Officer Friendly explains, mentioning that marijuana was not always illegal, but "then one day, a small but powerful group decided to make a law against marijuana." Despite the protests of doctors, politicians and lawmakers made the plant illegal and "our government started War around the world to stop people from growing it."

Cortes deserves special credit here for introducing the "radical" notion that the law can indeed be an ass and that "the law is the law" is only the beginning, not the end, of the debate. He presents a mini-civics lesson as Jackie's mother explains that "the government can make a mistake," but that "we live in a country where we have the right to change the law if it doesn't work." The police office chimes in as well, saying that not all police officers believe marijuana should be illegal, and "If you think the law is mistake, maybe you should work to change it." (In case you're wondering about such reasonable police officers, Law Enforcement Against Prohibition is one of the groups who helped the book see the light of day.)

Here, one wishes to leap beyond civic-minded platitudes and introduce young Jackie to cultural currents that sneer at unjust laws. "Unjust laws exist," 19th century American Transcendentalist proto-hippie Henry David Thoreau once famously noted. "Shall we be content to obey them, or shall we endeavor to amend them and obey them until we succeed, or shall we transgress them at once?" But perhaps that is a lesson that can wait for the junior high years.

Radical nit-picking aside, "It's Just a Plant" is a refreshing alternative to the stale and frankly unbelievable propaganda that passes for drug education aimed at children these days. For parents confronted with curious children, the book provides a comforting beginning point for dealing with the issues surrounding drug use in our society and a healthy antidote to the fear-mongering of the drug warriors. Just make sure your kid gets to read it with you before she goes to DARE. Gee, maybe she could even share her copy with the DARE officer.

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5. Drug War Chronicle's Phil Smith Featured in New Book -- "Under The Influence" Available as DRCNet Premium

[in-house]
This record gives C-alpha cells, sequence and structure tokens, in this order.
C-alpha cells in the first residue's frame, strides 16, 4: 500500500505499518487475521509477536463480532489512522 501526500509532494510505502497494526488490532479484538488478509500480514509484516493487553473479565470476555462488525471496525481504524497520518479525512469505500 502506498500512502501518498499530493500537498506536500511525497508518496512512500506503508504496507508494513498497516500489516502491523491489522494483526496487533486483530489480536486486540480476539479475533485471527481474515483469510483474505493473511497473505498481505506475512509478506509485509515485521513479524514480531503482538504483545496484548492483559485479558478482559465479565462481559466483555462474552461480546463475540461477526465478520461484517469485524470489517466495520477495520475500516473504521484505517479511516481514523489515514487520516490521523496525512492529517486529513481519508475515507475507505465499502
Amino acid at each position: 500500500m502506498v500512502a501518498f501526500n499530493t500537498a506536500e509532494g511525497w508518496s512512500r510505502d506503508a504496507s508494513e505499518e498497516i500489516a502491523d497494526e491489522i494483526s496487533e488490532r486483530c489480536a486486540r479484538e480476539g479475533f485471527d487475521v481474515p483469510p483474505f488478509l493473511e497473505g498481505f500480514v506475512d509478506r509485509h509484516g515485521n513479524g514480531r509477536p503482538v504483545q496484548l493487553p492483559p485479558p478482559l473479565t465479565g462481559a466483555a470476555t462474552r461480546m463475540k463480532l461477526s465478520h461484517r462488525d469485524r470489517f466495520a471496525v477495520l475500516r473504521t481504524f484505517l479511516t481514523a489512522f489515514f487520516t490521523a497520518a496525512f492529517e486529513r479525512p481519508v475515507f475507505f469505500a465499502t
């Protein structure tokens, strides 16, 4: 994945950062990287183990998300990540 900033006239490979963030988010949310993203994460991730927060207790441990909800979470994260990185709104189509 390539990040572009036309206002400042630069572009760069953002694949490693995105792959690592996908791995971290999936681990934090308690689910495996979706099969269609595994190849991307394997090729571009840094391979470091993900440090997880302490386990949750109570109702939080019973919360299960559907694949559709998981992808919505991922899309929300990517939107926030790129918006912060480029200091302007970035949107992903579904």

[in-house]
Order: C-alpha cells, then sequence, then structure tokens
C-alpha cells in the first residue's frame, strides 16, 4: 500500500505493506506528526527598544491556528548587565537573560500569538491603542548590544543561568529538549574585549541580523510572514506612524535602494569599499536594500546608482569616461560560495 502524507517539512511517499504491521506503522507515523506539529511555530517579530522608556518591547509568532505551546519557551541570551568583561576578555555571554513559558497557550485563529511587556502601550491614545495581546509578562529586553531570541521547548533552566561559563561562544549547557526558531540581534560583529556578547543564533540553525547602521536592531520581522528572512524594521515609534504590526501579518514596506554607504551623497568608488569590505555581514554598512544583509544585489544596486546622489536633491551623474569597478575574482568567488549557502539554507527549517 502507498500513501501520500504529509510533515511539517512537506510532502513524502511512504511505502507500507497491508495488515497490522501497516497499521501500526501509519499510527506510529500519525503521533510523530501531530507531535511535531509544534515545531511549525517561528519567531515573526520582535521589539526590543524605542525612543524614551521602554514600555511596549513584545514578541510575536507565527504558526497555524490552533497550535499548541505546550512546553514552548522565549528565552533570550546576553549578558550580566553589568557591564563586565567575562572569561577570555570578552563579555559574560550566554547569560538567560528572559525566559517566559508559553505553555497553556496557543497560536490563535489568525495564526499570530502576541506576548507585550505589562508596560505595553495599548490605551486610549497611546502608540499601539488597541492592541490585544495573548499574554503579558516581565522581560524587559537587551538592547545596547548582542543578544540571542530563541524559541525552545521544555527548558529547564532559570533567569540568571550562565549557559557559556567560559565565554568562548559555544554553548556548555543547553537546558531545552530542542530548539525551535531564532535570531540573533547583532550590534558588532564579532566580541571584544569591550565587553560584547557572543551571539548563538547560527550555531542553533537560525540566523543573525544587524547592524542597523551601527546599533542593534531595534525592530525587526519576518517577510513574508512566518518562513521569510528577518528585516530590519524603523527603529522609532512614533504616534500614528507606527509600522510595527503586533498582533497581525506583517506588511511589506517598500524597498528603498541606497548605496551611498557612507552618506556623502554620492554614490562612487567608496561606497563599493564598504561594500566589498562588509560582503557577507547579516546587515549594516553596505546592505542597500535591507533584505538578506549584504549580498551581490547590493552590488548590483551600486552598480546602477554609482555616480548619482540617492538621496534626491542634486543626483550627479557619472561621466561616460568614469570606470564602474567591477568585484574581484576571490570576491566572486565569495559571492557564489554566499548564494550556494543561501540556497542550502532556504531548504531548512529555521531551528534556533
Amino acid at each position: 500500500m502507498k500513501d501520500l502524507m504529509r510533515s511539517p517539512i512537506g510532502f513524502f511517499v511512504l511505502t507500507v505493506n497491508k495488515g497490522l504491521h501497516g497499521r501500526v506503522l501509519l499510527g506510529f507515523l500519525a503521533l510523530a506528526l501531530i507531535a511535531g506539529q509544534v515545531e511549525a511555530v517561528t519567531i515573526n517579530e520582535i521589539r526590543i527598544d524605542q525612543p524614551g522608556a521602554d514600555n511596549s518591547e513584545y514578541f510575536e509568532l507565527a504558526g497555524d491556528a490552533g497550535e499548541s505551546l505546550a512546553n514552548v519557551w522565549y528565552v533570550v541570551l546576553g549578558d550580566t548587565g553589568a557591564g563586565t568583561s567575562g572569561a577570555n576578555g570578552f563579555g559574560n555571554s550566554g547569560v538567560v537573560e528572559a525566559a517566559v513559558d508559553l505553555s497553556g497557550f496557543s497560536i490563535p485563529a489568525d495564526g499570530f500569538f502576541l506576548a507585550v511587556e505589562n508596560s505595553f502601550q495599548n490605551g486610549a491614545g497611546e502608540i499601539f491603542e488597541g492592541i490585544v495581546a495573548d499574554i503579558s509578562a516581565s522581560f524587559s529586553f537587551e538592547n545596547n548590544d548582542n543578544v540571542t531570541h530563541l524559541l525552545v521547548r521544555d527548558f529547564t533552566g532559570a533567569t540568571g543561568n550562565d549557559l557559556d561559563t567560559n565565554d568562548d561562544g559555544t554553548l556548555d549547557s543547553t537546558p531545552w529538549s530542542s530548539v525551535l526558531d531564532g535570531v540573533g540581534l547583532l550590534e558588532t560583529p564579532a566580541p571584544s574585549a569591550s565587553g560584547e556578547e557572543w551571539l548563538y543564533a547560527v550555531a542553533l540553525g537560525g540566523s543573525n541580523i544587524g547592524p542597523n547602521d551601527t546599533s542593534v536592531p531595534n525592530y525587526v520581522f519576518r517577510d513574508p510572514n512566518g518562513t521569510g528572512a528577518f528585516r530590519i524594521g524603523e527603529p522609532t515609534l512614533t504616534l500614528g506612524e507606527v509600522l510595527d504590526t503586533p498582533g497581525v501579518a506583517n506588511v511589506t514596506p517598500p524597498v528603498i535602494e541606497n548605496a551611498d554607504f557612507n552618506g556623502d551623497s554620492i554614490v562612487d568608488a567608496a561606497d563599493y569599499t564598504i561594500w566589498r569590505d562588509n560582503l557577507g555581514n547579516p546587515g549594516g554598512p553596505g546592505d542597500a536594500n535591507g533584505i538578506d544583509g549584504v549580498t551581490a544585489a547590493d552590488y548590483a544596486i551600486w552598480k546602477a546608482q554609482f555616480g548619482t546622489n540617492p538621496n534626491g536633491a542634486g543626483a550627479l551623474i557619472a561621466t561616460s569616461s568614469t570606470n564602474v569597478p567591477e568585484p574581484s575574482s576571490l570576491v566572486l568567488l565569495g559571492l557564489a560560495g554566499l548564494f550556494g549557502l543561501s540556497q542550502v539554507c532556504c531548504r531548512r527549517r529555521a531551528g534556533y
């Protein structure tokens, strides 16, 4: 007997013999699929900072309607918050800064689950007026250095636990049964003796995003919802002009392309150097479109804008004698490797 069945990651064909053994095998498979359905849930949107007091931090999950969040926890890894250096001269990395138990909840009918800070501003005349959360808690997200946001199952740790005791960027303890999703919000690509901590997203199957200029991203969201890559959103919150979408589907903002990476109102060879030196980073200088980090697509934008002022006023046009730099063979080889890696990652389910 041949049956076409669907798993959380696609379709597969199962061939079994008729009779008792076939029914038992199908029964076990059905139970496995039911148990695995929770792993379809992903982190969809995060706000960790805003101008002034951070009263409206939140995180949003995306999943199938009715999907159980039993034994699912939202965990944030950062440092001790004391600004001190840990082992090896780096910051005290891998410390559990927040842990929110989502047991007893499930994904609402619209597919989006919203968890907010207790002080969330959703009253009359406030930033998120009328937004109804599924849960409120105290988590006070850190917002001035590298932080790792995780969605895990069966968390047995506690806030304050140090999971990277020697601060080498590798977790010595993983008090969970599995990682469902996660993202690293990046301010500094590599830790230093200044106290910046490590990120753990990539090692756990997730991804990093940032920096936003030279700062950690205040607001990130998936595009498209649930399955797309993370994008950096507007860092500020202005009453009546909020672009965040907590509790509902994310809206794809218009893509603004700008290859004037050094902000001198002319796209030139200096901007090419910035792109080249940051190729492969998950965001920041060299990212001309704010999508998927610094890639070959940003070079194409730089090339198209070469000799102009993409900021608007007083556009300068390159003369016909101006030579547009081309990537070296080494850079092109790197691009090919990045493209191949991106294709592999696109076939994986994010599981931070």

Dear Drug War Chronicle devotee:

In case you were not already aware, I wanted to let you know that Drug War Chronicle's own Phillip S. Smith was featured in the new book Under The Influence: The Disinformation Guide to Drugs -- Phil wrote two of the book's nearly 50 fascinating articles and essays, including an especially provocative one, "Imagining a Post-Prohibition World."

As part of our campaign to complete Drug War Chronicle's budget for 2005, DRCNet is pleased to offer Under The Influence as our latest membership premium. Make a tax-deductible donation of $40 or more to support Drug War Chronicle -- or a non-deductible donation to support DRCNet's lobbying programs like the Higher Education Act Reform Campaign -- and we will send you a complimentary copy of Under The Influence as our special thanks.

Thanks to support by readers like yourself, and a generous grant received late last year from the Educational Foundation of America, DRCNet Foundation has now raised $36,000 toward Drug War Chronicle's expenses in 2005. However, we are expecting the Chronicle's total costs to reach about $67,000 as they have for each of the past two years. That means we have $31,000 to go. If you are one of the many who have helped us with this campaign so far, thank you. If you have yet to donate or pledge for 2005... please understand that we need your help to do this right. We need your support or we will have to downscale the newsletter and cut back our activist programs. Please click here to make a one-time donation to Drug War Chronicle, or click here to sign up to donate monthly. Or, send us an e-mail at [email protected] to let us know how much you are pledging and for when.